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Monkey Business: Aping Around in the Office

Monkey Business: Aping Around in the Office

A strange new experiment is leading business moguls to visit chimp enclosures at the zoo to take board room lessons. Just what are they learning?

A programme has been launched at Chester Zoo, where the BBC reports that cages are being opened for business men and women to observe chimps… for a management training course.

According to course leader Patrick van Veen, management skills are achieved through the understanding of how similar your colleaguesΓÇÖ behaviours are to those of an ape. His idea was inspired by an old boss.

ΓÇ£He was about two metres tall, he was huge, and he had small glasses,ΓÇ¥ Mr van Veen told the BBC. ΓÇ£When you entered his office, heΓÇÖd stare at you over them. He really was a gorilla.ΓÇ¥

Animal Instincts

The programme, which is already successful in Belgium, Germany and Holland, helps professionals to identify the range of overt ape-like goings-on that take place in the average office.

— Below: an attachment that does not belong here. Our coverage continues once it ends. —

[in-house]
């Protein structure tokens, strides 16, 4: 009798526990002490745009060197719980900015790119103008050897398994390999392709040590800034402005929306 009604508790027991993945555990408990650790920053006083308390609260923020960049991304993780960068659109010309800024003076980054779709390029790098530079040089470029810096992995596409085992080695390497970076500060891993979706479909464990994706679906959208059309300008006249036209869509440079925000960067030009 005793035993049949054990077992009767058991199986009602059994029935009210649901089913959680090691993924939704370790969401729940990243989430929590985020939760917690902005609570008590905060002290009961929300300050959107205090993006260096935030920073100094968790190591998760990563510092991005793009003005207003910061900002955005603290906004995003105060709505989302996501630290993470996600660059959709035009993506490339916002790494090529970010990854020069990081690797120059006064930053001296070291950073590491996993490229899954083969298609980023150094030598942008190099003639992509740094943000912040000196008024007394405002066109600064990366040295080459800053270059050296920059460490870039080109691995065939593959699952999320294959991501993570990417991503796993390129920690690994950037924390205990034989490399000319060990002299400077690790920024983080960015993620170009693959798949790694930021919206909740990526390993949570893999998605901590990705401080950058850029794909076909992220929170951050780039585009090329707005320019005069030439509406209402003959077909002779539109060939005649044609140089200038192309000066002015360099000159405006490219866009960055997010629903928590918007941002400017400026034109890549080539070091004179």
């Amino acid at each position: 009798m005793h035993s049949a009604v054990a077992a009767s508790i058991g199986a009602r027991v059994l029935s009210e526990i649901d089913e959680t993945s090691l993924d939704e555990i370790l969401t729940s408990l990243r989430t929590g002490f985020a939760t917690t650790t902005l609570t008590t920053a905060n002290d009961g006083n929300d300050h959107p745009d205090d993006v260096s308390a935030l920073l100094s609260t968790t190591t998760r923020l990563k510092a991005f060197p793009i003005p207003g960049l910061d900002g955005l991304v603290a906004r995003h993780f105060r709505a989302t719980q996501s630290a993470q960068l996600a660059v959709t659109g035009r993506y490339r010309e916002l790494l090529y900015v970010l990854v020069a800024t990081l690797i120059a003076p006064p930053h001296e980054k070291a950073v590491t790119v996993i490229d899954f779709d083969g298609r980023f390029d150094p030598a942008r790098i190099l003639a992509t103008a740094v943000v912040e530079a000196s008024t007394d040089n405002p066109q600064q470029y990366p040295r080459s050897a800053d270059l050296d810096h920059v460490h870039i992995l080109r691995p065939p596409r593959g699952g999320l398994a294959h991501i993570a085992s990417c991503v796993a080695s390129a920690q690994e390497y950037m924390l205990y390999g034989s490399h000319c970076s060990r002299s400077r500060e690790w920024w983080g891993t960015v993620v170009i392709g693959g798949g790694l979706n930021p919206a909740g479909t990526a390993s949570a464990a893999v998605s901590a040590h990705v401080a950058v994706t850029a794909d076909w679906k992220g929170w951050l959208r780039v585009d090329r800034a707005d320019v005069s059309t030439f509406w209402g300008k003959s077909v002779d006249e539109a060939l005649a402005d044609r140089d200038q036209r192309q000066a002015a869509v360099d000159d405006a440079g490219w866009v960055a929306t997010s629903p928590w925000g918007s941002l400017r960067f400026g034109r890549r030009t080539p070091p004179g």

Some are the result of the hierarchy that establishes itself in the workplace. Such monkey business includes dominant male behaviours such as slapping inferior members on the back and standing up tall.

Other behaviour is more socially equalising and takes place among chimps or staff of the same level of authority. This includes chatting and drinking coffee together in the office, which can be seen among chimps in various forms of social grooming.

ΓÇÿCommunication in the WorkforceΓÇÖ

For Chester ZooΓÇÖs in-house Research Officer, Sonya Hill, the scientific basis for the experiment is clear.

ΓÇ£ThereΓÇÖs only a 1.4% difference in genetic material between humans and chimpanzees,ΓÇ¥ explains Ms Hill.

ΓÇ£We groom each other socially, communicating with your friends and making sure in a work environment that you find out about your colleagues.

ΓÇ£By watching your colleagues, you can start to understand how you interact with one another, how you use communication in the workforce to get on better.ΓÇ¥

Can you identify any monkey business in your office? Do you think thereΓÇÖs a lot to learn from monkeys about our own professional conduct? Share your thoughts in the comments below.

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Author: | October 23, 2012 | 0 Comments

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